What does Brexit mean for professional service firms?

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28 June 2016

PrintLegal services firms are likely to see a flurry of activity following the Brexit vote as businesses and private clients seek to understand what it may mean for them and how they should plan for the future.

Other professional services firms may not experience any immediate impacts, but they could face new challenges over the longer term.

Staffing in professional services firms has evolved as business has become more global, with many firms operating in the UK now employing people from around the world. It is not yet known how this pattern will be affected in the future, but risks could emerge if the UK is seen on the global stage as a less attractive place to work.

UK-headquartered firms with a global footprint may also need to review how they trade going forward and whether the global structures they have in place are still fit for purpose.

It is likely that changes will also be made to tax legislation, although it may be several years before we know what this might look like.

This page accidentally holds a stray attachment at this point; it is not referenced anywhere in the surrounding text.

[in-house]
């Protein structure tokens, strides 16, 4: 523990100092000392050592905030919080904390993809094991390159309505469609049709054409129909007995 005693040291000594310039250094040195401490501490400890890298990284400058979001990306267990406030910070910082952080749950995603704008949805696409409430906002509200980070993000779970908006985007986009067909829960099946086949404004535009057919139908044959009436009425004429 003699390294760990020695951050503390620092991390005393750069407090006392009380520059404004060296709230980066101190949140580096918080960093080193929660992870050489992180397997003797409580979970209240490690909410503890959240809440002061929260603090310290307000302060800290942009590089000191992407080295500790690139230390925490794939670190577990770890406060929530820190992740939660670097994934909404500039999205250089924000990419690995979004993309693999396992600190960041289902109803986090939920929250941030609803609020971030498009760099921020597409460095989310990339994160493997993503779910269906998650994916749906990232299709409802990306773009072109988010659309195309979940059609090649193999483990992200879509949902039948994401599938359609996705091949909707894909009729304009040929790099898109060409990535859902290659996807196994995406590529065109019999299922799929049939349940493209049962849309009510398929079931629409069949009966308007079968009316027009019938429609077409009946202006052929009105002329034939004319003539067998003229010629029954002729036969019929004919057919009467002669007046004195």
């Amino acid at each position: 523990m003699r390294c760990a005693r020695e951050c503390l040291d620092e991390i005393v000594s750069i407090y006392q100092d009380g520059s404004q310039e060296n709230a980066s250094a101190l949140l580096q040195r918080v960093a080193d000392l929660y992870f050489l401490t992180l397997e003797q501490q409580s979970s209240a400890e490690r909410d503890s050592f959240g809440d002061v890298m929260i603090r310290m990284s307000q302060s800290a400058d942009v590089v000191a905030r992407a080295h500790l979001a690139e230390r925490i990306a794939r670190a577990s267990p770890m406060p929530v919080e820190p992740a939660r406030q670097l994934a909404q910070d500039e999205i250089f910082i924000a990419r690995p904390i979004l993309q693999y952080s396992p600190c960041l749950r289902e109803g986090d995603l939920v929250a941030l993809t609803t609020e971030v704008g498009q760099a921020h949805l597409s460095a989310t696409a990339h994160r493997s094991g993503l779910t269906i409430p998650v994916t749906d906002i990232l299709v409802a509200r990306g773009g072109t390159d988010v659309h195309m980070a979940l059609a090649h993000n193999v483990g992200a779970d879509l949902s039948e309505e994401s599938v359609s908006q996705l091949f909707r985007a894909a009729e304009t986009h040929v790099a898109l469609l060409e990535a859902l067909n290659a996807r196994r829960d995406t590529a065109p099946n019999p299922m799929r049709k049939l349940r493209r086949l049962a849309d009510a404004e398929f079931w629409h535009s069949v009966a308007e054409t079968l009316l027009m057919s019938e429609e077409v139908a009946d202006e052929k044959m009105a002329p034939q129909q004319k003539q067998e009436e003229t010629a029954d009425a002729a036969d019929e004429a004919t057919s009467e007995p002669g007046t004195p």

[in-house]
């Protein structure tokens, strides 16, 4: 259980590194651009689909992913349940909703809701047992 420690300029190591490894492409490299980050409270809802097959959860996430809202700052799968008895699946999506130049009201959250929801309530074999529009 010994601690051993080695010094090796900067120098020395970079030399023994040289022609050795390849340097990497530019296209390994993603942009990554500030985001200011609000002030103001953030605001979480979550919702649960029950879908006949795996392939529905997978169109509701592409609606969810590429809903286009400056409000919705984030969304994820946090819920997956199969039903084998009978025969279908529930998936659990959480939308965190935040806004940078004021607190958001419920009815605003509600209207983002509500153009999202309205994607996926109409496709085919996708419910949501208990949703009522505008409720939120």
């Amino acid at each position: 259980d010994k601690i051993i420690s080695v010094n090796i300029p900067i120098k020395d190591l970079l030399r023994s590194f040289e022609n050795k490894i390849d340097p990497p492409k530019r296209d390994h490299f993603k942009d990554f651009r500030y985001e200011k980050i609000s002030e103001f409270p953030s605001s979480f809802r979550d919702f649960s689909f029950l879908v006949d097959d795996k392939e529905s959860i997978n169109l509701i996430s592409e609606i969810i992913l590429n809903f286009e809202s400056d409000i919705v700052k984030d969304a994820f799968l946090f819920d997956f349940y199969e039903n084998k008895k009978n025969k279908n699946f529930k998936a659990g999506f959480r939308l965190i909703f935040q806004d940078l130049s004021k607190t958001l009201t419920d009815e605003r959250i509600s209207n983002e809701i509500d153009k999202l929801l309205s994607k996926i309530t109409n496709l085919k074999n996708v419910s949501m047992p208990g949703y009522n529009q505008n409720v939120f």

Perhaps the most worrying aspect of Brexit on professional service firms is whether it results in an oversupply of resource. We are a country with a very strong professional services sector, a significant proportion of which is supplied to businesses outside of the UK. Will those businesses, particularly those in the EU of the future, still want to buy from us? Only time will tell.

For now, management needs to provide stability and reassurance for client bases and internal workforces. People will naturally be concerned about how the Brexit vote will affect them and will want to see strong leadership.

However, with every challenge comes an opportunity. Firms that review their position early and revisit their strategy to fit the new situation could find they have a long and sustainable future. Management must now keep a very close eye on how matters evolve over the coming months and react quickly to drive change where it is needed.

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Joint (ad)ventures in the legal sector

Nigel Wallis lo res

We all know that nothing in life is certain. As the actor, director and philosopher Clint Eastwood once said: “If you want a guarantee, buy a toaster.” He also said he’d tried being reasonable and didn’t like it. They should teach this kind of philosophy in law school. One thing in life is reasonably certain though. If you’re a law firm worth your salt, at some point you will be approached by another entity (most probably a work introducer) with a whizzy idea to ‘partner’ with you to ‘help you accelerate your growth’. In commercial speak this means, ‘we’d like to keep feeding you work but we’d also like to share in your profits’. The arrangement may be pitched to you as a joint venture – a win-win no less.

March 27th, 2017